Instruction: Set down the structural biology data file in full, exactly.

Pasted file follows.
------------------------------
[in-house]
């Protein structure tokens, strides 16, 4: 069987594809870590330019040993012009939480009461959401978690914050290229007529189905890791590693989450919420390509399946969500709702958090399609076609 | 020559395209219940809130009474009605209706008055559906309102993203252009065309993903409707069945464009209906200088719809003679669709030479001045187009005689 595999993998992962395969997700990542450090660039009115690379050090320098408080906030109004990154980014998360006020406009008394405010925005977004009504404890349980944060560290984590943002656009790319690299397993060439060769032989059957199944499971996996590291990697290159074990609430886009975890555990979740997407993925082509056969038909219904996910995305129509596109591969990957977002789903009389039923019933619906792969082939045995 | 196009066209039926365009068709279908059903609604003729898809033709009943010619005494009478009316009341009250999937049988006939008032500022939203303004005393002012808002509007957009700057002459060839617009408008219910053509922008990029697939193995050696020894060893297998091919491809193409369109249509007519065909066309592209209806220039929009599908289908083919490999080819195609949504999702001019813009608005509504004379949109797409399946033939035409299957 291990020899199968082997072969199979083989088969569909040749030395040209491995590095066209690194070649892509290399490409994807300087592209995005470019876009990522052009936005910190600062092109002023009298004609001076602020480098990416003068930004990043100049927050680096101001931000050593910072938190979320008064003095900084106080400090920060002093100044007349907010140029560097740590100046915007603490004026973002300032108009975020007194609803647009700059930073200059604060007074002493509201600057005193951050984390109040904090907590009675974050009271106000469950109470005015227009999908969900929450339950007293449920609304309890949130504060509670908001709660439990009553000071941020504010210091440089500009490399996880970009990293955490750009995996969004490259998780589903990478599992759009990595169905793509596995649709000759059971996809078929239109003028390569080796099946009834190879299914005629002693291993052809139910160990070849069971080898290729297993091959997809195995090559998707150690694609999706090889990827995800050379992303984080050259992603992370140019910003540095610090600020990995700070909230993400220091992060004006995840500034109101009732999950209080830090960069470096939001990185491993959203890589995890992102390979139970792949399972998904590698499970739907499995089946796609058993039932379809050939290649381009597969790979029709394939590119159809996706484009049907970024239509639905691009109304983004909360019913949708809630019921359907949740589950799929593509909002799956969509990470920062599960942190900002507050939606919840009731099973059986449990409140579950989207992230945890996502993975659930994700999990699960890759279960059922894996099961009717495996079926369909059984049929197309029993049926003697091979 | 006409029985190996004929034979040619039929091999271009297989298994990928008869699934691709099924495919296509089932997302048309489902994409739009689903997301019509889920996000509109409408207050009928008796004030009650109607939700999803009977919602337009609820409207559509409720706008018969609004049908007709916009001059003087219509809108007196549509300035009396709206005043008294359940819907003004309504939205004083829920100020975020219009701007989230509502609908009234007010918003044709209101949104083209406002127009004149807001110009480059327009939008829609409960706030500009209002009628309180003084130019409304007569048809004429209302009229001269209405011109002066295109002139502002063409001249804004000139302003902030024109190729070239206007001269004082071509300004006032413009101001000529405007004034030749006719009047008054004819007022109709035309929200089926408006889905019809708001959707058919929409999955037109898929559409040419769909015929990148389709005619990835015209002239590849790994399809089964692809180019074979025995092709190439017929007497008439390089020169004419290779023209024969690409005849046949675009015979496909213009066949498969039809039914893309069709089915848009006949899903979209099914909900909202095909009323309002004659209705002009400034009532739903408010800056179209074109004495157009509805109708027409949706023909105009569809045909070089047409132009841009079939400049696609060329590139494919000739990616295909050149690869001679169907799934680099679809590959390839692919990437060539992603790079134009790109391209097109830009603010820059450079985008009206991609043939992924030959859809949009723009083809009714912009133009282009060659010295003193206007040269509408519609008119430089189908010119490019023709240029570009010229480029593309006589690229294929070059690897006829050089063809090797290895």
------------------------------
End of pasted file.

[in-house]
């Protein structure tokens, strides 16, 4: 069987594809870590330019040993012009939480009461959401978690914050290229007529189905890791590693989450919420390509399946969500709702958090399609076609 | 020559395209219940809130009474009605209706008055559906309102993203252009065309993903409707069945464009209906200088719809003679669709030479001045187009005689 595999993998992962395969997700990542450090660039009115690379050090320098408080906030109004990154980014998360006020406009008394405010925005977004009504404890349980944060560290984590943002656009790319690299397993060439060769032989059957199944499971996996590291990697290159074990609430886009975890555990979740997407993925082509056969038909219904996910995305129509596109591969990957977002789903009389039923019933619906792969082939045995 | 196009066209039926365009068709279908059903609604003729898809033709009943010619005494009478009316009341009250999937049988006939008032500022939203303004005393002012808002509007957009700057002459060839617009408008219910053509922008990029697939193995050696020894060893297998091919491809193409369109249509007519065909066309592209209806220039929009599908289908083919490999080819195609949504999702001019813009608005509504004379949109797409399946033939035409299957 291990020899199968082997072969199979083989088969569909040749030395040209491995590095066209690194070649892509290399490409994807300087592209995005470019876009990522052009936005910190600062092109002023009298004609001076602020480098990416003068930004990043100049927050680096101001931000050593910072938190979320008064003095900084106080400090920060002093100044007349907010140029560097740590100046915007603490004026973002300032108009975020007194609803647009700059930073200059604060007074002493509201600057005193951050984390109040904090907590009675974050009271106000469950109470005015227009999908969900929450339950007293449920609304309890949130504060509670908001709660439990009553000071941020504010210091440089500009490399996880970009990293955490750009995996969004490259998780589903990478599992759009990595169905793509596995649709000759059971996809078929239109003028390569080796099946009834190879299914005629002693291993052809139910160990070849069971080898290729297993091959997809195995090559998707150690694609999706090889990827995800050379992303984080050259992603992370140019910003540095610090600020990995700070909230993400220091992060004006995840500034109101009732999950209080830090960069470096939001990185491993959203890589995890992102390979139970792949399972998904590698499970739907499995089946796609058993039932379809050939290649381009597969790979029709394939590119159809996706484009049907970024239509639905691009109304983004909360019913949708809630019921359907949740589950799929593509909002799956969509990470920062599960942190900002507050939606919840009731099973059986449990409140579950989207992230945890996502993975659930994700999990699960890759279960059922894996099961009717495996079926369909059984049929197309029993049926003697091979 | 006409029985190996004929034979040619039929091999271009297989298994990928008869699934691709099924495919296509089932997302048309489902994409739009689903997301019509889920996000509109409408207050009928008796004030009650109607939700999803009977919602337009609820409207559509409720706008018969609004049908007709916009001059003087219509809108007196549509300035009396709206005043008294359940819907003004309504939205004083829920100020975020219009701007989230509502609908009234007010918003044709209101949104083209406002127009004149807001110009480059327009939008829609409960706030500009209002009628309180003084130019409304007569048809004429209302009229001269209405011109002066295109002139502002063409001249804004000139302003902030024109190729070239206007001269004082071509300004006032413009101001000529405007004034030749006719009047008054004819007022109709035309929200089926408006889905019809708001959707058919929409999955037109898929559409040419769909015929990148389709005619990835015209002239590849790994399809089964692809180019074979025995092709190439017929007497008439390089020169004419290779023209024969690409005849046949675009015979496909213009066949498969039809039914893309069709089915848009006949899903979209099914909900909202095909009323309002004659209705002009400034009532739903408010800056179209074109004495157009509805109708027409949706023909105009569809045909070089047409132009841009079939400049696609060329590139494919000739990616295909050149690869001679169907799934680099679809590959390839692919990437060539992603790079134009790109391209097109830009603010820059450079985008009206991609043939992924030959859809949009723009083809009714912009133009282009060659010295003193206007040269509408519609008119430089189908010119490019023709240029570009010229480029593309006589690229294929070059690897006829050089063809090797290895």